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Natalie Robin: Design Is Dramaturgy

Mon, March 9th, 2020
4:14 pm
- 5:15 pm

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Design education in America has become stagnated in a craft and skill-based approach. I believe that design is dramaturgy and so designers must be trained to think like dramaturgs and treated as such in the room. Beginning with a presentation on my own teaching strategies centered around the thesis that “Design is Dramaturgy,” this workshop will include an extended discussion section. Beginning with classroom projects, production approaches and curriculum goals I will unpack a way of teaching design that is, perhaps, an alternative to how it has been taught. I am interested in inviting alternative perspectives.

Along with their fellow collaborators, designers are storytellers, adaptors and translators. They must be able to dissect the text of a play or the rhythm of a score to expose the story within; they must be able to communicate verbally and visually. To teach artists is to teach them to think critically, to teach them to look at the world, and to expose them to the many points of cultural reference that add depth and subtlety to design and performance. My aim with this workshop is to open up perspectives on what a design curriculum (in a single class or across a program) can look like.

This workshop should be a space for sharing ideas and discussion in response to the proposal.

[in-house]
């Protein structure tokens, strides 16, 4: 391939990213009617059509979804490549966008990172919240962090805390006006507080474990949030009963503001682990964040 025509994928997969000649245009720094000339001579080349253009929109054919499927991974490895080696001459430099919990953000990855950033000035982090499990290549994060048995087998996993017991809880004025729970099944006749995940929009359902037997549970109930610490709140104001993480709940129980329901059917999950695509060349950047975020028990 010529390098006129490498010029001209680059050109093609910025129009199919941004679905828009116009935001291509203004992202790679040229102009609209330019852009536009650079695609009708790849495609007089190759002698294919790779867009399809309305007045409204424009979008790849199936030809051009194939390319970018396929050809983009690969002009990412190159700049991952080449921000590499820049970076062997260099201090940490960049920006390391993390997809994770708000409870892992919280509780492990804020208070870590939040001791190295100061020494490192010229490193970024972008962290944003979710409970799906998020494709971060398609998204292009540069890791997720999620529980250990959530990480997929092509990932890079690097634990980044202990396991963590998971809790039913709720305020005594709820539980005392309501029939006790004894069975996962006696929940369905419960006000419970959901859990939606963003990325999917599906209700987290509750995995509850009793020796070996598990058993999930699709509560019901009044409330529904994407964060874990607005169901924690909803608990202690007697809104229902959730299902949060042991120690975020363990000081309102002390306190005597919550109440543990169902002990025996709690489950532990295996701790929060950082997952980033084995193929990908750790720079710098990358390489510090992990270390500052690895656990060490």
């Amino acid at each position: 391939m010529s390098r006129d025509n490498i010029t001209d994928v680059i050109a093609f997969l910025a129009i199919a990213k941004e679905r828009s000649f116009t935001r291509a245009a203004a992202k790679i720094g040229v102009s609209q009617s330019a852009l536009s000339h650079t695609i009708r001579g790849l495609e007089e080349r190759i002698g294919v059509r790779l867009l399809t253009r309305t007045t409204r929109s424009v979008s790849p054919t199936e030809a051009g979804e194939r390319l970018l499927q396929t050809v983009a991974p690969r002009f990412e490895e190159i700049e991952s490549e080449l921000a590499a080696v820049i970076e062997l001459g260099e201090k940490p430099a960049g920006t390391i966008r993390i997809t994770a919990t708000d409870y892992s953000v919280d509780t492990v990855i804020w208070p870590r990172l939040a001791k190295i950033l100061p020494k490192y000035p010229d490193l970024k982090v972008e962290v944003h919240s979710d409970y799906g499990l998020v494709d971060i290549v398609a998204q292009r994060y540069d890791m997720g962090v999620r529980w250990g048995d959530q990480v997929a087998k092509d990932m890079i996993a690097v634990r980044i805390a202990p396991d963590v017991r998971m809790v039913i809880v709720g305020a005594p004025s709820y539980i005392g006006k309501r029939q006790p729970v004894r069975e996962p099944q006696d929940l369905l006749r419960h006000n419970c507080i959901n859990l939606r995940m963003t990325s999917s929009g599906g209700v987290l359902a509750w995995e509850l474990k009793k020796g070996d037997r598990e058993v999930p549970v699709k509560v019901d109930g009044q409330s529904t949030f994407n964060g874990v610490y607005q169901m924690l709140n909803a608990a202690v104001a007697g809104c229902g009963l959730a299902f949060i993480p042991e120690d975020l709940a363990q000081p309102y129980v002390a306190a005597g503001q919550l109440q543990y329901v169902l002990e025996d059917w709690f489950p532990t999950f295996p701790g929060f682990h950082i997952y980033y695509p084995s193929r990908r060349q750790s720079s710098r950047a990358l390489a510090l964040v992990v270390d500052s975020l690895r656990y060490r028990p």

Reservations not required.

Natalie Robin is a Philadelphia-based lighting designer whose work focuses on new American plays, contemporary dance, unexpected musicals and site-specific performance. She believes that design is dramaturgy and is interested in how the generative text for work can be found in movement as much as in language. Her work expresses emotional narratives through light as an ephemeral and time-based medium.

Natalie is the Head of Theater Design & Technology in the Ira Brind School of Theater Arts at the University of the Arts in Philadelphia. She has been a faculty member or guest artist at Bard College, Muhlenberg College, Hofstra University, the University of New Haven, NYU/Tisch, Brooklyn College, the Lincoln Center Director’s Lab, Williams College, and Alfred University. Her most recent collaboration FIXING with choreographer Meg Foley premiered at the site-specific performance festival FORMATIONS at the 2019 Prague Quadrennial where she also spoke on a panel entitled “Pedagogy: Conversations about teaching of performance design: views, perspectives and evolutions.”

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